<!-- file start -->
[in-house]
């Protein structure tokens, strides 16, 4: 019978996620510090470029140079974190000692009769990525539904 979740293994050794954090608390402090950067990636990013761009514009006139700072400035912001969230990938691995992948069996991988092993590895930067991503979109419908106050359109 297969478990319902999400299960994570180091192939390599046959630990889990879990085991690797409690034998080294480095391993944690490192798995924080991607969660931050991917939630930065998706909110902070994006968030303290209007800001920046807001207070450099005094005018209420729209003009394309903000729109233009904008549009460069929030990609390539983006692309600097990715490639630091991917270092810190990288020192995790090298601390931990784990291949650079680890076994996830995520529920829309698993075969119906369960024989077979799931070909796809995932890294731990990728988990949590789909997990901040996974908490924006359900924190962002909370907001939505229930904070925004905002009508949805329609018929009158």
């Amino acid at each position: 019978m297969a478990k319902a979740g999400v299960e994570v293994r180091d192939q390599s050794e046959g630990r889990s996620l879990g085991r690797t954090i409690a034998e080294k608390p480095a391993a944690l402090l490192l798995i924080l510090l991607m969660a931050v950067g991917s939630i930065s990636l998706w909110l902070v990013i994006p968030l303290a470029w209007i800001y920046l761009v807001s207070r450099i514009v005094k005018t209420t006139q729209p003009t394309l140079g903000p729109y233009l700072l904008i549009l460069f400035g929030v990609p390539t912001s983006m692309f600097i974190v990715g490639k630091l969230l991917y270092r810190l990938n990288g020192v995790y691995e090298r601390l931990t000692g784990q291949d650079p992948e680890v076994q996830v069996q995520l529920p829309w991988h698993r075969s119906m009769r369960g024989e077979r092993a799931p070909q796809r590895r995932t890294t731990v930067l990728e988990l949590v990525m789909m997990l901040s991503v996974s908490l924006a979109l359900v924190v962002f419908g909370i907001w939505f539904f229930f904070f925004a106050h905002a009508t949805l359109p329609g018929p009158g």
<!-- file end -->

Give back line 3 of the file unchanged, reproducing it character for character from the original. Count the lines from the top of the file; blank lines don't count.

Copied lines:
């Amino acid at each position: 019978m297969a478990k319902a979740g999400v299960e994570v293994r180091d192939q390599s050794e046959g630990r889990s996620l879990g085991r690797t954090i409690a034998e080294k608390p480095a391993a944690l402090l490192l798995i924080l510090l991607m969660a931050v950067g991917s939630i930065s990636l998706w909110l902070v990013i994006p968030l303290a470029w209007i800001y920046l761009v807001s207070r450099i514009v005094k005018t209420t006139q729209p003009t394309l140079g903000p729109y233009l700072l904008i549009l460069f400035g929030v990609p390539t912001s983006m692309f600097i974190v990715g490639k630091l969230l991917y270092r810190l990938n990288g020192v995790y691995e090298r601390l931990t000692g784990q291949d650079p992948e680890v076994q996830v069996q995520l529920p829309w991988h698993r075969s119906m009769r369960g024989e077979r092993a799931p070909q796809r590895r995932t890294t731990v930067l990728e988990l949590v990525m789909m997990l901040s991503v996974s908490l924006a979109l359900v924190v962002f419908g909370i907001w939505f539904f229930f904070f925004a106050h905002a009508t949805l359109p329609g018929p009158g």